22.4 Gas exchange

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By the end of this section, you will be able to:
• Compare the composition of atmospheric air and alveolar air
• Describe the mechanisms that drive gas exchange
• Discuss the importance of sufficient ventilation and perfusion, and how the body adapts when they are insufficient
• Discuss the process of external respiration
• Describe the process of internal respiration

The purpose of the respiratory system is to perform gas exchange. Pulmonary ventilation provides air to the alveoli for this gas exchange process. At the respiratory membrane, where the alveolar and capillary walls meet, gases move across the membranes, with oxygen entering the bloodstream and carbon dioxide exiting. It is through this mechanism that blood is oxygenated and carbon dioxide, the waste product of cellular respiration, is removed from the body.

Gas exchange

In order to understand the mechanisms of gas exchange in the lung, it is important to understand the underlying principles of gases and their behavior. In addition to Boyle’s law, several other gas laws help to describe the behavior of gases.

Gas laws and air composition

Gas molecules exert force on the surfaces with which they are in contact; this force is called pressure. In natural systems, gases are normally present as a mixture of different types of molecules. For example, the atmosphere consists of oxygen, nitrogen, carbon dioxide, and other gaseous molecules, and this gaseous mixture exerts a certain pressure referred to as atmospheric pressure ( [link] ). Partial pressure ( P x ) is the pressure of a single type of gas in a mixture of gases. For example, in the atmosphere, oxygen exerts a partial pressure, and nitrogen exerts another partial pressure, independent of the partial pressure of oxygen ( [link] ). Total pressure is the sum of all the partial pressures of a gaseous mixture. Dalton’s law    describes the behavior of nonreactive gases in a gaseous mixture and states that a specific gas type in a mixture exerts its own pressure; thus, the total pressure exerted by a mixture of gases is the sum of the partial pressures of the gases in the mixture.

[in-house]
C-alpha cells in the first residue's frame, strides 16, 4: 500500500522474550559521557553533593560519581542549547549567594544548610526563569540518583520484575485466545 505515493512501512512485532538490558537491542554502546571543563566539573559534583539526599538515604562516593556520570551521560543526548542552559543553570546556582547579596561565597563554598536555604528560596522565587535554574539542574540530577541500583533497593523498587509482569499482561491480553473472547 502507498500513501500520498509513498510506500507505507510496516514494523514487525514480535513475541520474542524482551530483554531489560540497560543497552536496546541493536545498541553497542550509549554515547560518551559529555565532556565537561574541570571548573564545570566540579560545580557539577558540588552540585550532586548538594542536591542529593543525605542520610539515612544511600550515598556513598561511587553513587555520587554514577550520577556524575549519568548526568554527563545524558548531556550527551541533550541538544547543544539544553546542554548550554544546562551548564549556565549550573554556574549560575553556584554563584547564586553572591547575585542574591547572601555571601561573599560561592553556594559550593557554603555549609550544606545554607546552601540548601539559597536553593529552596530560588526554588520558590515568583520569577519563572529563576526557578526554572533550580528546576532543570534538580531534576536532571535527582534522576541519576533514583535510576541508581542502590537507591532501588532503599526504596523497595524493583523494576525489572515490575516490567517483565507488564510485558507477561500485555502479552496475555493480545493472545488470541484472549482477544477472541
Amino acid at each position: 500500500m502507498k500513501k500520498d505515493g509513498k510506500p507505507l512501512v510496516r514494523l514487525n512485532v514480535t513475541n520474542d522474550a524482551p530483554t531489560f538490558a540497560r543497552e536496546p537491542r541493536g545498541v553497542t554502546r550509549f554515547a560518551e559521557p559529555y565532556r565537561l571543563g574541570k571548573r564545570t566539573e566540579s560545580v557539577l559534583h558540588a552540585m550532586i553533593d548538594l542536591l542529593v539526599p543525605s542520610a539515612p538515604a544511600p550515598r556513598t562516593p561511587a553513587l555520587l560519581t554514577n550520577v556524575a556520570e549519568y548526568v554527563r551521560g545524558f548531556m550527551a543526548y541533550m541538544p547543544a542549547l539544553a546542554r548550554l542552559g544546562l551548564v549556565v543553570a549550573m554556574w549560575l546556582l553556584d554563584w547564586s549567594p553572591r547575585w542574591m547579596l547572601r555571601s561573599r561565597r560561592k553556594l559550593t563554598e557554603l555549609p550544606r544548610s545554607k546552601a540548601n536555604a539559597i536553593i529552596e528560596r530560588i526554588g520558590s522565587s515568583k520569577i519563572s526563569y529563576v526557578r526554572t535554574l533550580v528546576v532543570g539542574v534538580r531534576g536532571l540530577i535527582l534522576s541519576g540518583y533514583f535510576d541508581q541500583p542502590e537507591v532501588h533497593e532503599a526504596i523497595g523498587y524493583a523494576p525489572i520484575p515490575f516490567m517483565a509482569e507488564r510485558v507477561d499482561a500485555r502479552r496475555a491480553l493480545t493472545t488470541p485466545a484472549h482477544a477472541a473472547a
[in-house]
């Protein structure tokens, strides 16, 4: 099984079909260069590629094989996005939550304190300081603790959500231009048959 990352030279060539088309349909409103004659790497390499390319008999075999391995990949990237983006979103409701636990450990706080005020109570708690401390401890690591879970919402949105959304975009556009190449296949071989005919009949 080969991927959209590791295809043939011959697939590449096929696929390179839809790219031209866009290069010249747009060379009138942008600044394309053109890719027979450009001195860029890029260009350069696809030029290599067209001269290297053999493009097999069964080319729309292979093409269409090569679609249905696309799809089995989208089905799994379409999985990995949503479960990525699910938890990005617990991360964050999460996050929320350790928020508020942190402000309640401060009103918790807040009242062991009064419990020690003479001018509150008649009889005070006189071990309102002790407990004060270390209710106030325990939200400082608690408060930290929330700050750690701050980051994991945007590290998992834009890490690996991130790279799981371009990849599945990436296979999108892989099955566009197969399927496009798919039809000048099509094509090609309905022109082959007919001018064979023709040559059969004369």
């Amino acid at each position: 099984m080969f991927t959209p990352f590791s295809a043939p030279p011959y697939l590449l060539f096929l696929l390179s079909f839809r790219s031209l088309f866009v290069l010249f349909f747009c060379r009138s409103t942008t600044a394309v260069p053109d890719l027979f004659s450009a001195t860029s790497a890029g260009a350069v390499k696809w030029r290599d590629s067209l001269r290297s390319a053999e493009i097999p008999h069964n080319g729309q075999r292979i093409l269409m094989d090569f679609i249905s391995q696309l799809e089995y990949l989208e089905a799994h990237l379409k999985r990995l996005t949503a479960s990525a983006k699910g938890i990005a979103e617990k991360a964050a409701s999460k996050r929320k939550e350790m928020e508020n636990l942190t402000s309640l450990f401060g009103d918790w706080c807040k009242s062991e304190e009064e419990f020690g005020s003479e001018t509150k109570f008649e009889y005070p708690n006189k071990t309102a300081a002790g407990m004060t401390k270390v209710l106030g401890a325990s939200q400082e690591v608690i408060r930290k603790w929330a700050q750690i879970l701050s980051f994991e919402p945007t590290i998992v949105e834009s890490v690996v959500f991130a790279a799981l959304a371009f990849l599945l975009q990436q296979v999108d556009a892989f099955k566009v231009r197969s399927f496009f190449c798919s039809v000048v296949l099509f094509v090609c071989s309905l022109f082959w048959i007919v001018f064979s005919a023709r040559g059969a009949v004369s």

Partial Pressures of Atmospheric Gases
Gas Percent of total composition Partial pressure
(mm Hg)
Nitrogen (N 2 ) 78.6 597.4
Oxygen (O 2 ) 20.9 158.8
Water (H 2 O) 0.04 3.0
Carbon dioxide (CO 2 ) 0.004 0.3
Others 0.0006 0.5
Total composition/total atmospheric pressure 100% 760.0

Partial pressure is extremely important in predicting the movement of gases. Recall that gases tend to equalize their pressure in two regions that are connected. A gas will move from an area where its partial pressure is higher to an area where its partial pressure is lower. In addition, the greater the partial pressure difference between the two areas, the more rapid is the movement of gases.

Solubility of gases in liquids

Henry’s law    describes the behavior of gases when they come into contact with a liquid, such as blood. Henry’s law states that the concentration of gas in a liquid is directly proportional to the solubility and partial pressure of that gas. The greater the partial pressure of the gas, the greater the number of gas molecules that will dissolve in the liquid. The concentration of the gas in a liquid is also dependent on the solubility of the gas in the liquid. For example, although nitrogen is present in the atmosphere, very little nitrogen dissolves into the blood, because the solubility of nitrogen in blood is very low. The exception to this occurs in scuba divers; the composition of the compressed air that divers breathe causes nitrogen to have a higher partial pressure than normal, causing it to dissolve in the blood in greater amounts than normal. Too much nitrogen in the bloodstream results in a serious condition that can be fatal if not corrected. Gas molecules establish an equilibrium between those molecules dissolved in liquid and those in air.

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